Do you know, this is my favourite part of the writing process? This is when you and me work the best together. Why? Because you listen to me, you wait for me, whether you know it or not. You don’t even take all the credit here. You share a little with me.

At this stage of writing you can be smart in how you work with me. You know that you need to give me a little room to manoeuvre to let that idea out. You know to go travelling or just move around a bit. Not keep me all cooped up. You know to give me space to let the ideas come out unhindered.

ciara-o-connor-ear

Yeah, like you say, movement is a kind of meditation and meditation is all about spending time undistracted with me.

So, yeah, when we’re warm, when the blood is circulating, shoulders relaxed, then I’m always gonna be more open to letting us get that idea. Just like your girl or your guy is always gonna give you what you want if you give them a little massage, play the right music. You know what I mean right? Right? When you want a little [illegible] .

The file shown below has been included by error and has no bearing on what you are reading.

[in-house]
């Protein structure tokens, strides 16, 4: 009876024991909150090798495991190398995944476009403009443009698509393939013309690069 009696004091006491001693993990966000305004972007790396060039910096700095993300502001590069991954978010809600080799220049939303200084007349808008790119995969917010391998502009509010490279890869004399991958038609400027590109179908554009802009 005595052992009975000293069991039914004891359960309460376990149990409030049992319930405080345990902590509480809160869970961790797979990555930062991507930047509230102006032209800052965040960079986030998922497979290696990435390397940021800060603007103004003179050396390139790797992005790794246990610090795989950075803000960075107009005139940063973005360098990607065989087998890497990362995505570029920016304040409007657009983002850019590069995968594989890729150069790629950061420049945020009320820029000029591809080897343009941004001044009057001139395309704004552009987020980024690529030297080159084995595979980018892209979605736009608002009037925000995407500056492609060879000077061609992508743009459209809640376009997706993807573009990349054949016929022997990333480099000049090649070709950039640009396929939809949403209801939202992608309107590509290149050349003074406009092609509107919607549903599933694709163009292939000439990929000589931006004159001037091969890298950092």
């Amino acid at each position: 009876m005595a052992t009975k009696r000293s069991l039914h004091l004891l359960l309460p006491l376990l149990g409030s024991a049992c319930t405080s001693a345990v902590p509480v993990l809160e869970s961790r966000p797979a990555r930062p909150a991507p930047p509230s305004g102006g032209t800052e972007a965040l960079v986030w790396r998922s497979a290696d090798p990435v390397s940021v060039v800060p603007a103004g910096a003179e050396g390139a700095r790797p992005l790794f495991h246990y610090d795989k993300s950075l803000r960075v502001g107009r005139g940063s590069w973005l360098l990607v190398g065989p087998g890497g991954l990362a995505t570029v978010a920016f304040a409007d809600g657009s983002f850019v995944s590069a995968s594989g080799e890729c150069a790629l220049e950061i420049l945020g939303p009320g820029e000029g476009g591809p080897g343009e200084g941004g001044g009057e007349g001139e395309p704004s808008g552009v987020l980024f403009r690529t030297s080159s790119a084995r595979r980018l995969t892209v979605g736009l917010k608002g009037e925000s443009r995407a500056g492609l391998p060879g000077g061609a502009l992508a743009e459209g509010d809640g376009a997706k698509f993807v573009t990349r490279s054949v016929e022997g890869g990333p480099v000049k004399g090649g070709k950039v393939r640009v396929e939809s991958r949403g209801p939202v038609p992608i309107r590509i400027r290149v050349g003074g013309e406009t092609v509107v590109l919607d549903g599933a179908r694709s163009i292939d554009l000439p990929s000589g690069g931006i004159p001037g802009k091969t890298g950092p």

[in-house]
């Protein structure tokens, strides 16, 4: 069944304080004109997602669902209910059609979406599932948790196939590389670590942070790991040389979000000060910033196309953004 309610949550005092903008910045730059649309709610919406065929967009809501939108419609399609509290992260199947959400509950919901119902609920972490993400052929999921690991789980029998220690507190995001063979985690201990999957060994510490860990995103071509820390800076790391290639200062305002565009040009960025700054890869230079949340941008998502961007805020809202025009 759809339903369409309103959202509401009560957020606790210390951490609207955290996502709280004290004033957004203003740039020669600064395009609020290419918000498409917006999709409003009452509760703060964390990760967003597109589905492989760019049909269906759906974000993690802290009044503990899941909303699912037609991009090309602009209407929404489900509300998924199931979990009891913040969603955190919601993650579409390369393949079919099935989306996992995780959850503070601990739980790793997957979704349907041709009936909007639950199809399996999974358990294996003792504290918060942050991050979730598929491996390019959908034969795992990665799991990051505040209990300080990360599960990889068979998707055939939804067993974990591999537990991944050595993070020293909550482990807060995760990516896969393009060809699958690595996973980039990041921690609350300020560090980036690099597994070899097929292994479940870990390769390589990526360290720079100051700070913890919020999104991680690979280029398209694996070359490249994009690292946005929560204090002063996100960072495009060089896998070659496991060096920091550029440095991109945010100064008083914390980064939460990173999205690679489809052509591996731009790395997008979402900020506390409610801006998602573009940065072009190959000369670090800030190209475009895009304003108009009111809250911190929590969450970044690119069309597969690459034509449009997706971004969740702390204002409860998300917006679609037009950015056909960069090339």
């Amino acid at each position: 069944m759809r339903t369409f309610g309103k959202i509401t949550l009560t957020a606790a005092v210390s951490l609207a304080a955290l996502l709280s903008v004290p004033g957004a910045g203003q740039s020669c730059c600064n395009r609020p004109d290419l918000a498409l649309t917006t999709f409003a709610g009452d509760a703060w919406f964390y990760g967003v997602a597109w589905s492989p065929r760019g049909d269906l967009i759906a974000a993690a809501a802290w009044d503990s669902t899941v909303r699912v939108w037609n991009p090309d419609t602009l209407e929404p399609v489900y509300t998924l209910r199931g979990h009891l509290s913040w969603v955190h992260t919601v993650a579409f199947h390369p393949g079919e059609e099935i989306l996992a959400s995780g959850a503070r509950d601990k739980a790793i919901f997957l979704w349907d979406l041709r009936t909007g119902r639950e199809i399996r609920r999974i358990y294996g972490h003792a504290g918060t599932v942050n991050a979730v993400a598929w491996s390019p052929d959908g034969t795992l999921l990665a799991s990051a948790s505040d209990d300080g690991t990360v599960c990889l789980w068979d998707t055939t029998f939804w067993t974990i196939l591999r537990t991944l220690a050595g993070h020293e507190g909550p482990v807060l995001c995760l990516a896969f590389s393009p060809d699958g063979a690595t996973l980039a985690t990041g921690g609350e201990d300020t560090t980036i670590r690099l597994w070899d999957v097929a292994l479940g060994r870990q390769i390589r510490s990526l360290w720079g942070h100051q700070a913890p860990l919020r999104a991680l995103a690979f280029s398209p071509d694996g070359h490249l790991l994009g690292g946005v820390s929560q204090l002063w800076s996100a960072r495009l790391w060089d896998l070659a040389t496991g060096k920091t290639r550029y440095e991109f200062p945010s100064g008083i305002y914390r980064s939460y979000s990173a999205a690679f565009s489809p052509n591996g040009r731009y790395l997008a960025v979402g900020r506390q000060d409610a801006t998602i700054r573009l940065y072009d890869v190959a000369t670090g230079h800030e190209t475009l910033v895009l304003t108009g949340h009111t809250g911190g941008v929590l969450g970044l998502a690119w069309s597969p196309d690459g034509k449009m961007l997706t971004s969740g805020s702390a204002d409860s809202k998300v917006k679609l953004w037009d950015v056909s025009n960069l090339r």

Sorry. Got off topic there.

So anyway you go for a run or a walk. You let me loose a little and suddenly BOOM you get the idea. It ain’t just from me, but it ain’t just from you either. It’s our little baby, but I tell you that it’s the right idea, the one you need to give a year or more of your life to.

I tell you it’s the right idea by flooding our body with excitement. I get our stomach leaping. I start up the ache in our chest. We get a big adrenaline rush, our heart speeds up, making us energised, elated, wide awake. Sometime everything seems to stand still.

You’re happy and giddy because I’ve given you the signals that you’ve got your idea, and you listen, damn do you listen! You know you’ve hit the mother lode!